Thanks for listening.

Writer Websites

Alert readers might have noticed I’ve made some changes around here. I added a testimonials page (Thanks Bob, Kent, Tom, Devan and other Bob!). I cleaned up my portfolio (Thanks Kelly and Josh!). I have more changes planned for the next few weeks.

This is all in response to a class I took on making a perfect freelance writer’s page. This was through Freelance Writer’s Den. Look to the right for a link to the group. It’s a for-pay site with open membership only for the next week or so…and totally worth the $25 a month. Seriously. Go sign up. If you missed the deadline, you can still buy their books and ebooks.

On the subject of writer websites, here are a few belonging to colleagues and people I admire. Check them out. Compare them to your own. I’d love some comments about what you liked and disliked.

Some of these are hand-made by part-timers. Others are the kind of professional design you see when a writer can afford to hire the best. Check them out. What can we learn?

One last note: as I revamp my blog according to Carol’s and others’ suggestions, I’ll be writing it all down. Look for my ebook: Extreme Home Page Makeover.

Thanks for listening.

Market Report: Print Magazines

Here’s the thing about print magazines: they’re sicker and weaker than they’ve ever been. Magazines with long histories of success close every month. Others rely on their online content for much of their profits, or have moved entirely to a web format.


Magazines being weaker than ever is like saying an NBA center is shorter than ever. Even the receding magazine market is rich with opportunities to earn a living wage as a freelance writer. According to Wooden Horse Publishing, a resource database for freelancers, more than 400 active publications pay writers .$50 to $2.00 per word for articles in the 800 to 3000 word range.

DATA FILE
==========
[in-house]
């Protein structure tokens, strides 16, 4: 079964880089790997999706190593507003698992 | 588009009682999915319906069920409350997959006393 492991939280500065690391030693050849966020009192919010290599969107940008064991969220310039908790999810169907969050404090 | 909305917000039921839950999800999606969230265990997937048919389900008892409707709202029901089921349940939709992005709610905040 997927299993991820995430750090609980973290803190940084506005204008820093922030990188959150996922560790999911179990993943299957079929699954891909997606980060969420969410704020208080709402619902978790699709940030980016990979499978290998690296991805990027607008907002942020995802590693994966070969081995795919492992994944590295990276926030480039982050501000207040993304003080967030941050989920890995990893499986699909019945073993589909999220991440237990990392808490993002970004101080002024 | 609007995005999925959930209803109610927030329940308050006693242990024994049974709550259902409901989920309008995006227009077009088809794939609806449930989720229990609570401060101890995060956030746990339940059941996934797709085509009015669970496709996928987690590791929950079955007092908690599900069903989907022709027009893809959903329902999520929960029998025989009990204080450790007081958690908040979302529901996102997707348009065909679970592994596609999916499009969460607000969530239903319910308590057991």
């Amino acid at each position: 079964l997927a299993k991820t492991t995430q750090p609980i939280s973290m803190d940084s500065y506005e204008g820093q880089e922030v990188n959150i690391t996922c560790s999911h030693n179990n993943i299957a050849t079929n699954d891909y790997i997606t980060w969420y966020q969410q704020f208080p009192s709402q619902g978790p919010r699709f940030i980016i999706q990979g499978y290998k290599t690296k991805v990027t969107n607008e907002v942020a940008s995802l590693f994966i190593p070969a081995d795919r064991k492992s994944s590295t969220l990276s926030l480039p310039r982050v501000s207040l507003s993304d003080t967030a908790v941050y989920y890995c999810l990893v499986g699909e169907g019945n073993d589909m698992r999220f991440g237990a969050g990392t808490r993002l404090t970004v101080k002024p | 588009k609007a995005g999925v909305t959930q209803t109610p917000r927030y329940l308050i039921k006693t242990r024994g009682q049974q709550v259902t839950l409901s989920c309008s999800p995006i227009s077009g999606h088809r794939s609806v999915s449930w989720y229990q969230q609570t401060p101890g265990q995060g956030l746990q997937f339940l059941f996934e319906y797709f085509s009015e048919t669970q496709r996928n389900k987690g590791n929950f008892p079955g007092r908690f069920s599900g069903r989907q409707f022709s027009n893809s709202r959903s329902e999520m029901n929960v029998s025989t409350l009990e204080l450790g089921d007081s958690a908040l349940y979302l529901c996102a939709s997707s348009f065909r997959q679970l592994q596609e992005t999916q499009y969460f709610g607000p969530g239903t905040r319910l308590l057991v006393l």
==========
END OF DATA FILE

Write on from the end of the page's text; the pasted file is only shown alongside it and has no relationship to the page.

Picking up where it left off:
That’s $400 to $6,000 for a single article. Not bad for a few days’ work.

Trade and special interest magazines are two of the best markets to start out with. They care more about your experience in the subject than extensive writing credentials, and they often get missed by the more active freelancers. Look into the industry and hobby magazines for your interests and send a pitch.

A final note

Getting in the door with a handful of magazines can make your life as a freelancer much easier. Take for example my experience with one magazine I write for regularly

First Article

  • Step 1: Write query email
  • Step 2: Wait two months, receive request for manuscript
  • Step 3: Write manuscript
  • Step 4: Wait three months, receive acceptance notice
  • Step 5: Wait 22 months, see article in print

Second Article

  • Step 1: Write query email
  • Step 2: Wait 2 days, receive request
  • Step 3: Write manuscript
  • Step 4: Wait 1 day, receive acceptance notice
  • Step 5: Wait 2 months, see article in print

Third Article

  • Step 1: Email editor “Hey, how about this idea?”
  • Step 2: Wait an hour for response “I liiike it.”
  • Step 3: Write manuscript, get contract on same day

It’s good to write for multiple markets, but a relationship with an editor streamlines the process considerably.

Thanks for listening.

Wednesday Writing Prompt

Short, simple and sweet from Ian today…

Spend sometime free writing, experimenting with a character doing something foolish. Something that he/she regrets and/or is mad at themselves for doing.

We will go again with the time limit style and say 7 minutes to work on it.

A great opportunity to practice writing the bad guy, or adding meat to a storyline through the main character’s own mistakes.


Thanks, Ian